‘The role of Zakat in the provision of social protection’ webinar took place on 15 January 2019. It aimed to contribute to the debate on state-provided social protection systems based on Zakat, one of the five pillars of Islam. Zakat is considered a religious duty for all Muslims above a minimum wealth threshold to help those in need through financial or in-kind contributions.

The event is part of a series featuring experts on social protection in the Middle East and North Africa (MENA) region, organised by the International Policy Centre for Inclusive Growth (IPC-IG) and the UNICEF MENA Regional Office. The event was moderated by Buthaina Al-Iryani (UNICEF MENA Regional Office) and included the following panelists:

  • Mr. Elamin Ali (Sudanese Zakat Chamber), who provided an overview of Zakat in Sudan, where Zakat contributions are mandatory.
  • Mr. Zine Barka (Université de Tlemcen), who presented his research on the possibility of using Zakat-funded transfers to alleviate poverty in Algeria.
  • Mr. Mohammad Pournik (UNDP), who closed the event, providing insights into the topic, based on his work experience in the region and knowledge on the topic.   

The recording is available here and the presentation here.

The Zakat Chamber in Sudan

The Sudanese Zakat Chamber is considered one of the main institutions providing social protection through cash transfers and other benefits. These services are financed through Zakat contributions from individuals, which are collected from the following resources: gold, silver and other metals, agricultural outputs, animal resources, commercial profits and gained money (from selling and using assets).

In 2017, 71% of the Sudanese Zakat fund was allocated to the poor and the needy, while 4% was transferred to indebted persons, 0.5% to wayfarers (travelers who lost their money), 3% for advocacy, 2% in the cause of Allah, 15% for those who work for Zakat, and 4.5% for administrative costs.

Zakat policies aim to give priority to the poor, orphans, widows, the sick, the disabled, older persons, and university students from poor households.  In addition, they support capacity development centers for women and young people. The poor are identified by the Zakat Chamber based on a poverty census conducted in 2011, which identified 2,291,789 poor households, divided into three kind of categories:

  1. Extreme poor: 330,704  
  2. Very poor: 1,729,449
  3. Poor: 231,637  

The services offered by the Zakat Chamber can be divided into three main axes:

  1. Social security: Addressing the essential needs of poor and needy persons, by sponsoring students from poor households, providing health insurance and supporting disabled and older persons and those with special needs.
  2. Social Development: Services and productive projects.
  3. Small and microenterprise business projects: Technical and administrative trainings.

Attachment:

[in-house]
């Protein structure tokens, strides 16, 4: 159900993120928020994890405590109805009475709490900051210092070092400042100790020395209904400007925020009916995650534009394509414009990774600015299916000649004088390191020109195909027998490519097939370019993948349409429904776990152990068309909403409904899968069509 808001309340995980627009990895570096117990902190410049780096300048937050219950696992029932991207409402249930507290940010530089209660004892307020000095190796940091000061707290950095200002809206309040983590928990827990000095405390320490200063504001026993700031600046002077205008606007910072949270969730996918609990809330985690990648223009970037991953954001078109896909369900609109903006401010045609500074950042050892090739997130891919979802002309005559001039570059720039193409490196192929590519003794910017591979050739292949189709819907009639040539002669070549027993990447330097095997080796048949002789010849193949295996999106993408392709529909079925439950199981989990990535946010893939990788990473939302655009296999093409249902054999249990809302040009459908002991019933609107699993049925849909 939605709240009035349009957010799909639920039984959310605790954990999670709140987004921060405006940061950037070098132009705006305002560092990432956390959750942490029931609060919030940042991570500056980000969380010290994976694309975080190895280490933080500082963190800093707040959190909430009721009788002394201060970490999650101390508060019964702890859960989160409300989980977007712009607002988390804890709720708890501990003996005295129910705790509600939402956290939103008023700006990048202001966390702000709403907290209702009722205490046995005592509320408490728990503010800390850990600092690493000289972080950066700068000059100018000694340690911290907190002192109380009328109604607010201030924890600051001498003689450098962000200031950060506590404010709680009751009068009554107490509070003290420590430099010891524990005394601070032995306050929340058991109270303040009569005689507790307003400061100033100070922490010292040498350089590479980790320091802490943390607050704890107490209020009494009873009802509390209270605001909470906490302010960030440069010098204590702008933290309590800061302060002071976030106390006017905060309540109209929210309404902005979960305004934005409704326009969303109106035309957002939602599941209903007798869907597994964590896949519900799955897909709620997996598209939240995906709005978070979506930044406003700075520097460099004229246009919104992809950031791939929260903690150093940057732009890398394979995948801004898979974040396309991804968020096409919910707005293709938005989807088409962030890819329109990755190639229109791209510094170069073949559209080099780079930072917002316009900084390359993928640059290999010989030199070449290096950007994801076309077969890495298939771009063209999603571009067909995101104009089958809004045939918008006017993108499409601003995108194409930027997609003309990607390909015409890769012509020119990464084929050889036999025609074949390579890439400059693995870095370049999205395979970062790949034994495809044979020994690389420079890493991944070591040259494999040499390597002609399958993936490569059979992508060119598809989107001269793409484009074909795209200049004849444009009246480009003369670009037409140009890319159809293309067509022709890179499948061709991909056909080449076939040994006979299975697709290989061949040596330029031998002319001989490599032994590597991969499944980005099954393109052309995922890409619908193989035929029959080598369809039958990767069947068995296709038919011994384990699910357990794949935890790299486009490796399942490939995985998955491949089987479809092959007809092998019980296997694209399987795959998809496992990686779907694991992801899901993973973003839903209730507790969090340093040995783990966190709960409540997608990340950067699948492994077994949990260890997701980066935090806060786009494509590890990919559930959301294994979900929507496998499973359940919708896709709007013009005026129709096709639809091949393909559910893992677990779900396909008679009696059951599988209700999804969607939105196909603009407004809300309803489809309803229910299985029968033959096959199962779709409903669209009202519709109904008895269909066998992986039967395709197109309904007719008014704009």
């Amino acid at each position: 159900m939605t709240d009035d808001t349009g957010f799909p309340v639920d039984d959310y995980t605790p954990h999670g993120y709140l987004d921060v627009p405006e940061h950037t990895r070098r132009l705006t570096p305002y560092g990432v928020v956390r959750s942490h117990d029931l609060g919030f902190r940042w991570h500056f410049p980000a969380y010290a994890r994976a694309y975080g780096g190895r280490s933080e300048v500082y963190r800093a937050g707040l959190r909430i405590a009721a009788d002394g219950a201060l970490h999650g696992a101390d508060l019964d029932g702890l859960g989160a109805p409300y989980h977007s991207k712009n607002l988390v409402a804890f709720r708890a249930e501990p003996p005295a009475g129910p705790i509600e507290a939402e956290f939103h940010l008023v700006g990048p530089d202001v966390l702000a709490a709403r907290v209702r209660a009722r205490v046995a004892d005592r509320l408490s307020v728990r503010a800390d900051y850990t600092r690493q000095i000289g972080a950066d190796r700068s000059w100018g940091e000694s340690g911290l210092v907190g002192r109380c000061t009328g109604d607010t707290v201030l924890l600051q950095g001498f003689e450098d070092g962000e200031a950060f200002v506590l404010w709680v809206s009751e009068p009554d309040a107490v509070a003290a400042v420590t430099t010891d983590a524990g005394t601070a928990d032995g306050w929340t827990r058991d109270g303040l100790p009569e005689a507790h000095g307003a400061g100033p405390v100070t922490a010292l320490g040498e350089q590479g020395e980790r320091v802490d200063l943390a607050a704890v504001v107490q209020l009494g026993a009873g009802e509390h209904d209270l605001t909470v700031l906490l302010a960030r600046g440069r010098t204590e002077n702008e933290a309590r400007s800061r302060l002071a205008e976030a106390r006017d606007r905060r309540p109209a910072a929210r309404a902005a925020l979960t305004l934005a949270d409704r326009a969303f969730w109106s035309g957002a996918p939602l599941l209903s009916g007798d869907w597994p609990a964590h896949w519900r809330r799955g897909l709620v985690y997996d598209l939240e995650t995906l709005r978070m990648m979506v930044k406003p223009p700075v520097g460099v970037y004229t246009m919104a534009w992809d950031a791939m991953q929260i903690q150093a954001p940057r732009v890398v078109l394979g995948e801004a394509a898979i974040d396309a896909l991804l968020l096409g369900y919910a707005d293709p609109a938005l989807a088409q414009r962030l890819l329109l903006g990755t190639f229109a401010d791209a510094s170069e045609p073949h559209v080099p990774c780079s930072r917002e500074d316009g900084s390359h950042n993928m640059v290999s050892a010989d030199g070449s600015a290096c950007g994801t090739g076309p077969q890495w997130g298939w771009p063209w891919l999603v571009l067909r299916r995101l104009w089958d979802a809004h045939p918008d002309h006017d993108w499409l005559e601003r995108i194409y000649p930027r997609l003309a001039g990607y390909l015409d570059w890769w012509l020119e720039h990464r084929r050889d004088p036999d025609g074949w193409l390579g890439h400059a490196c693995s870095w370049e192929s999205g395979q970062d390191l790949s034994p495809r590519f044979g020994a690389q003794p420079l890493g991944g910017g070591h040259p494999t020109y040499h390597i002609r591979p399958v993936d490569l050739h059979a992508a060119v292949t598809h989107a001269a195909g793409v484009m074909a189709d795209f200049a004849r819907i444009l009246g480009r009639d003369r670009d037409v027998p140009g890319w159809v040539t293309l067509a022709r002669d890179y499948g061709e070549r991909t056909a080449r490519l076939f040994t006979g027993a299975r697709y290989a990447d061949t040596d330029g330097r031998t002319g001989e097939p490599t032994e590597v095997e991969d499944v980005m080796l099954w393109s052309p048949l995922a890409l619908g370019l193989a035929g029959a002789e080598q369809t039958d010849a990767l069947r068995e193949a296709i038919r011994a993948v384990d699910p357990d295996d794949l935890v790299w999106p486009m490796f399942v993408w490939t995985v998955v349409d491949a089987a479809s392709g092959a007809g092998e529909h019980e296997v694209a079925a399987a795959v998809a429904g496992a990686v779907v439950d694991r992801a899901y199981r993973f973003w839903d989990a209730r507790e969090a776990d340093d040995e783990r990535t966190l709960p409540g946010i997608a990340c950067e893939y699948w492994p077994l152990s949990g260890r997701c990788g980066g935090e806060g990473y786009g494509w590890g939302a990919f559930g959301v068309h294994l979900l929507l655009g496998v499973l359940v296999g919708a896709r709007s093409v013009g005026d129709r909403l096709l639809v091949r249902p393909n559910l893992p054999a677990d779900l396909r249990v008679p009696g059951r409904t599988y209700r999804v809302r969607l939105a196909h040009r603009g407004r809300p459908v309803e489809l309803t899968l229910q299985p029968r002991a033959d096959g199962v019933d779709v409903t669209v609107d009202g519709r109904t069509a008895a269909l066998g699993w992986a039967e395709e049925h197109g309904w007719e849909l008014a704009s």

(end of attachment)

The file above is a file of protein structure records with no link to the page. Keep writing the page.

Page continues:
Between 2015 and 2017, 4,461,739,986 Sudanese Pounds were allocated to the first axis. Mr. Elamin explained how the allocations to each axis change each year based on the needs and problems that these segments face.

Zakat as a complement to cash transfers in Algeria

Mr. Zine Barka began his presentation by providing some background information on Algeria and Zakat. He highlighted that many studies in other Muslim-majority countries have documented the positive link between Zakat and poverty alleviation. Against this background, his research explored Zakat-funded cash transfers as an additional policy to fight poverty in Algeria.

Persons entitled to receive Zakat are mentioned in the Quran and are distributed according to the Ministerial order as follows:

  • 50% goes to the Fuqara (the poor) and the Al-Masakin (the needy);
  • 37.5% is directed to investments;
  • 12.5% is for the management of Zakat Fund expenses.

The graphs below show the number of beneficiary families and the amount of Zakat collected from 2003 to 2013:

Mr. Zine closed his presentation by highlighting that one of the main challenges of Zakat lies with the corruption in the disbursement of Zakat due to nepotism and political interference and the lack of an effective monitoring system. Consequently, some people do not want to pay Zakat through the government due to a lack of trust. Moreover, to amplify the impact of Zakat in alleviating poverty it is necessary to begin creating a database on the local population so that those most in need can be more easily identified.

At the end, Mr. Pournik commented on the two presentations by providing a comparison between the two countries and highlighting some of the main challenges related to the formalization of Zakat. While Algeria and Sudan are similar in terms of population size, their poverty profiles are quite different, with Sudan facing much higher poverty levels than Algeria. As a consequence, the target population of Zakat is significantly larger in Sudan. Regarding corruption, Mr. Pournik highlighted that the perception of injustice is likely to be widespread in Sudan as poverty levels are very high and Zakat only provides a tiny drop compared to what is needed. Finally, the formalisation of Zakat can increase people’s reluctance to pay Zakat. Since Zakat has always been perceived as a religious duty that people used to pay themselves without interference by the state, they might be reluctant to pay it through the State.



This blog post is part of the Social Protection in the MENA region webinar series, which brings together the summaries of webinars organised by IPC-IG and UNICEF MENA Regional Office on the topic. Please join the Online Community Social Protection in the Middle East and North Africa region (MENA) if you are interested in following the most recent discussions on the topic. If you have any thoughts on this webinar summary, we would love to hear from you. Please add your comments below!